I shudder at the thought of having to hunt in the vicinity of an untrained 9 year old with a high-powered rifle being 'mentored' by some clueless yahoo. Deregulation of this nature needs to take into account the lowest common denominator (and we have PLENTY of that) .
  3. Simpleman
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    Simpleman - March 24, 2013 6:30 am
    I moved to Montana from a southeastern state several years ago and was really surprised to learn that my kids could not hunt there. Both of them had already legally killed deer, ducks, and turkeys while hunting with me. Then I got to MT and learned about this age limit. It is counter-productive and this law needs to change.

    Give the responsibility back to the parents.
  4. elkguy
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    elkguy - March 24, 2013 3:36 am
    Many states allow young kids to hunt big game and they do just fine. Maybe some of you don't believe your kids are smart enough to handle it until they're 12 but i'd say most can start much younger with the proper mentoring. If more youngsters spent more time in the hills with their parents and less time playing violent video games we'd see a lot less of the gun violence. But a lot of parents think they are too busy to be bothered actually teaching their children any thing useful. Like some of the commenters on here.
  5. Deadwolf
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    Deadwolf - March 24, 2013 2:35 am
    To you who are chastising "elkguy"....I killed ("harvested" for you liberals) a buck at 10. Every year since. For over 56 years. My son at age 9. Another state. This bill is a good idea. It encourages Dad's to get out there with his kids. FWP is run by anti-hunting liberals, they can go pound sand.
  6. RSW
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    RSW - March 23, 2013 10:50 pm
    Elkguy, where did your son kill his first deer?
  7. Pistol
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    Pistol - March 23, 2013 10:29 pm
    This admission of law breaking is unbelieveable. Your trying to prompt hunting and you don't obey the laws? My boys went with me too when they were young. After hunting I would allow them to target practice on targets, not animals, with first pellet gun then a twenty two. They became as hooked on hunting without killing anything. If the law is passed the nine year olds should have to take the same class as twelve year olds do now. Otherwise I'm against a nine year old without training carrying around a high power weapon.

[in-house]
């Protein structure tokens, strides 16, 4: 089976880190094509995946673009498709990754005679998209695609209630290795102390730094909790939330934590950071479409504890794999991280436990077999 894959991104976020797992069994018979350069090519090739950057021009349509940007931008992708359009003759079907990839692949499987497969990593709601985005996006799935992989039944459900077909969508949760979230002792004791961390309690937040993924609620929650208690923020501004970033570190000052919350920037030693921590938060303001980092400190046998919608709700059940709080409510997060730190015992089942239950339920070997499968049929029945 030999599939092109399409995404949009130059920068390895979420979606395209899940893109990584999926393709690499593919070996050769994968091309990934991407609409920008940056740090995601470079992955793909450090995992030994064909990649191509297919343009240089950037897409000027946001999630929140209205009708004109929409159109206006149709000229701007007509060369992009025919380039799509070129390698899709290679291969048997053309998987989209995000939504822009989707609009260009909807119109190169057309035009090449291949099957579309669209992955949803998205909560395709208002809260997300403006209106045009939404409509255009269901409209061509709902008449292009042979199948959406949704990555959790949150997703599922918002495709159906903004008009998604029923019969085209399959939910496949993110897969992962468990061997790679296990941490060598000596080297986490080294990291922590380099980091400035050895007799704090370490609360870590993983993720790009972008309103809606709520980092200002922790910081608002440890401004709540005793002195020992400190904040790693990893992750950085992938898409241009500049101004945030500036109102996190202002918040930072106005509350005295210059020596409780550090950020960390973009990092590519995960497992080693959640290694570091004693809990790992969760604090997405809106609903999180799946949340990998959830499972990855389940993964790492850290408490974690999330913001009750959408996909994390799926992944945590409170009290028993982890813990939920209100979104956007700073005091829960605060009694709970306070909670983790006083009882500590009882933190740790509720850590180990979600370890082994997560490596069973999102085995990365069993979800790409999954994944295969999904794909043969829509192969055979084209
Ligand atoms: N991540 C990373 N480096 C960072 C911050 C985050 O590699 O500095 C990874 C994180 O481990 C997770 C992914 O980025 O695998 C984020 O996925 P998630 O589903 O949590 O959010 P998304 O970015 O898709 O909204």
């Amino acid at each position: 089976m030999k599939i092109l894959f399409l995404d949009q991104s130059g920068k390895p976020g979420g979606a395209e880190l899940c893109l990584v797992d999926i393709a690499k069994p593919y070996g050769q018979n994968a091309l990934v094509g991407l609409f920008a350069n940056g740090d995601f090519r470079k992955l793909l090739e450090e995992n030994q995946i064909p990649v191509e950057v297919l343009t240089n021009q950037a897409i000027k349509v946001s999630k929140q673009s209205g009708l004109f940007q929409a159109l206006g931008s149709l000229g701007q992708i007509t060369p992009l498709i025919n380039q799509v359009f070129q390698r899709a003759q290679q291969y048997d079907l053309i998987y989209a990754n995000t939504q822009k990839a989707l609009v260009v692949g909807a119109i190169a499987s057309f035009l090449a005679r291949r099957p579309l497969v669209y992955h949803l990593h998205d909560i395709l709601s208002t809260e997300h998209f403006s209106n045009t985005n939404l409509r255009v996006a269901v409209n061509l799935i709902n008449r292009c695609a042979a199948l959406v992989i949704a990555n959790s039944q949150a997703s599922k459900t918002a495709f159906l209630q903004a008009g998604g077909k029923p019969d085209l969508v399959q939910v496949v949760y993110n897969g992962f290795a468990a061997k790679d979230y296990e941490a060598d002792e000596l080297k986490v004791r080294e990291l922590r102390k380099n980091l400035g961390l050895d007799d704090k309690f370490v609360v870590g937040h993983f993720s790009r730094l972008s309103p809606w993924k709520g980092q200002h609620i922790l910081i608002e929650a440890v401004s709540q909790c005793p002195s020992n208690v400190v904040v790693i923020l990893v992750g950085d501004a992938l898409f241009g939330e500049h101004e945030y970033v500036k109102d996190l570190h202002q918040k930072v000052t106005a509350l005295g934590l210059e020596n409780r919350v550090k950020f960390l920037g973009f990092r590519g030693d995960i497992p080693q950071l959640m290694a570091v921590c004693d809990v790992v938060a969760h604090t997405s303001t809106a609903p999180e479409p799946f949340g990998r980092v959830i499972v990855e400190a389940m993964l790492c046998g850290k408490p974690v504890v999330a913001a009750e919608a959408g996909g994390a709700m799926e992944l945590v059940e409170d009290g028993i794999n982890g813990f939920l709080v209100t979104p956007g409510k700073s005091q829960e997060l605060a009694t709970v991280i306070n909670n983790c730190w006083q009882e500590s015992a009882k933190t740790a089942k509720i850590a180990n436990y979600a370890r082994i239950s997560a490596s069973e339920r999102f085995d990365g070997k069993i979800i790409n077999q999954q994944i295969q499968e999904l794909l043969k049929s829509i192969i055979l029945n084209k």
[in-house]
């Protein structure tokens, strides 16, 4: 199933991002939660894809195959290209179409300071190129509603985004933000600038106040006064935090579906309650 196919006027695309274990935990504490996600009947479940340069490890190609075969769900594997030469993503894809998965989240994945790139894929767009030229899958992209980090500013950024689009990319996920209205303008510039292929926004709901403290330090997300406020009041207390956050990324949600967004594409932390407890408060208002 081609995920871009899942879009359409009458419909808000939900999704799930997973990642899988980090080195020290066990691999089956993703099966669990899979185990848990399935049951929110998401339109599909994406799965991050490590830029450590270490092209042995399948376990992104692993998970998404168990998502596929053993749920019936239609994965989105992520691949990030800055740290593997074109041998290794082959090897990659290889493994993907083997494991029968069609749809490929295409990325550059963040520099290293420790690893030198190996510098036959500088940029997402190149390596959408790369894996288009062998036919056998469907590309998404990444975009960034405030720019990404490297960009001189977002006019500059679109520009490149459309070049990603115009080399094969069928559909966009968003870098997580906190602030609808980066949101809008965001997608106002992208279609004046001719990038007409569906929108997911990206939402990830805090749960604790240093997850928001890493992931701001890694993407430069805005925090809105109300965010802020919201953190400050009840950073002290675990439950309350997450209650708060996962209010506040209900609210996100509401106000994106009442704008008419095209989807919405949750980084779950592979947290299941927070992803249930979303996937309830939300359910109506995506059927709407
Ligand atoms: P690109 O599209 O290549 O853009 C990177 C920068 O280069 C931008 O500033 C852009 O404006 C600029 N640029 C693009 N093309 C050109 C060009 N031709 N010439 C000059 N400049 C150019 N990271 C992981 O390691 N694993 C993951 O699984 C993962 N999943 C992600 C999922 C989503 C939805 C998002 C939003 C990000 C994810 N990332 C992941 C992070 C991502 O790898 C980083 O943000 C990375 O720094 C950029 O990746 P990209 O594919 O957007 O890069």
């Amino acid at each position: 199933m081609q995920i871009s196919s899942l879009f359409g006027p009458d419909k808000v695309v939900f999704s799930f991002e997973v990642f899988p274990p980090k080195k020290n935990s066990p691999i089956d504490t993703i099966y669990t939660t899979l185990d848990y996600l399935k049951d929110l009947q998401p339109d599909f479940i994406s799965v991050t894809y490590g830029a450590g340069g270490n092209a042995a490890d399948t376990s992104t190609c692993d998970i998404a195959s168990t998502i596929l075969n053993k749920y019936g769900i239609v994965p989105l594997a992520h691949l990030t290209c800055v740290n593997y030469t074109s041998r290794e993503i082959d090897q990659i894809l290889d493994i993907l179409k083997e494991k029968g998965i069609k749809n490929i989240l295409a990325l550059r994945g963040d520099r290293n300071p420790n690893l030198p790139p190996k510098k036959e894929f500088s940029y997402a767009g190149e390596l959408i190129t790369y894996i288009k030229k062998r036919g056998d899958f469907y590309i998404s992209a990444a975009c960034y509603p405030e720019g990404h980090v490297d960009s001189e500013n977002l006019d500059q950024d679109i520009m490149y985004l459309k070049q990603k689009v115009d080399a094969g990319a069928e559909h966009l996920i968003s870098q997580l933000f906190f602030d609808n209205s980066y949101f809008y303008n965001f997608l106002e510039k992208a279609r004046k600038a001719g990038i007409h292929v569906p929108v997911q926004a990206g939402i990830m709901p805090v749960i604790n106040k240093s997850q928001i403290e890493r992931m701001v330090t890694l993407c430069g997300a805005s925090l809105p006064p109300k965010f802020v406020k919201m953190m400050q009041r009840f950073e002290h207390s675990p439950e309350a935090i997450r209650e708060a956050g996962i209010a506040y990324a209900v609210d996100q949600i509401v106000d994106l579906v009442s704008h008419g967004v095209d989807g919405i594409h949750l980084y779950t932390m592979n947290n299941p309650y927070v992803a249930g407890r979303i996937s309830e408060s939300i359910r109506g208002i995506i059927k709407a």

8. MTNimrod
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    MTNimrod - March 23, 2013 10:21 pm
    Where was it that your son shot his first deer when he was 7? Did he have to pass hunter safety first? Could he even hold up the rifle on his own?

    One such child should not be the basis for an all-encompassing law. What's next? Letting them start driving when they're 9?
  9. Bittersweet
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    Bittersweet - March 23, 2013 8:35 pm
    I guess I see where you are coming from to an extent but I guess if the Govt is going to step in and require ear protection for young hunters they should also do something about music headphones and concerts.
  10. elkguy
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    elkguy - March 23, 2013 8:01 pm
    My son has been hunting with me since he could walk. Shot his first deer when he was 7. Now at 18 he is so far beyond his peers when it comes to firearm safety, woodsmanship, and hunting it's unbelievable. The MWF can spout off about that being to young all they want, most of know that group is borderline anti-hunting anyway. This will be a good law for recruiting youngsters into hunting. It needs to be passed.
  11. Long Duck Dong
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    Long Duck Dong - March 23, 2013 4:23 pm
    Huh? 7mm, what the h#$% are you talking about?

    Mandates for hearing protection? Like we need another law to tell us what to do. I'd rather see mandates for chastity belts.
  12. snickers
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    snickers - March 23, 2013 4:14 pm
    Of course they're not old enough to handle a gun and apparently the parents aren't smart enough to realize this. What they're not taking into consideration is that most little children do not have the desire to slaughter an animal. This could cause serious mental issues later on. It's already widely understood that children who do harm to animals will most certainly eventually try their tactics on others. What is the matter with these parents?
  13. MTNimrod
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    MTNimrod - March 23, 2013 2:41 pm
    This is backwards. If we want younger hunters to get into the field, then we should lower the age at which a child may take hunter safety. Train them and then let them hunt. Saying that, "...when you start doing classes, people who have been mentored will have a leg up instead of having a lot of people who depend on sitting through an eight-hour class" would be like saying, "Let's let high-school kids gets some hands-on experience being doctors BEFORE they go to college so they'll be better prepared." Nice for the kids, not so much for the patients.

    Parents can take their kids hunting and mentor them in the process without putting a gun in the hands of people who haven't passed basic safety training.
  14. MiddleFinger
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    MiddleFinger - March 23, 2013 12:41 pm

    They need to mandate hearing protection for the kids as well otherwise we'll have a generation of deaf teenagers.

    Ya see, anyone dumb enough to give a 9year old a 7mm mag is dumb enough to think the gunshot won't hurt their ears.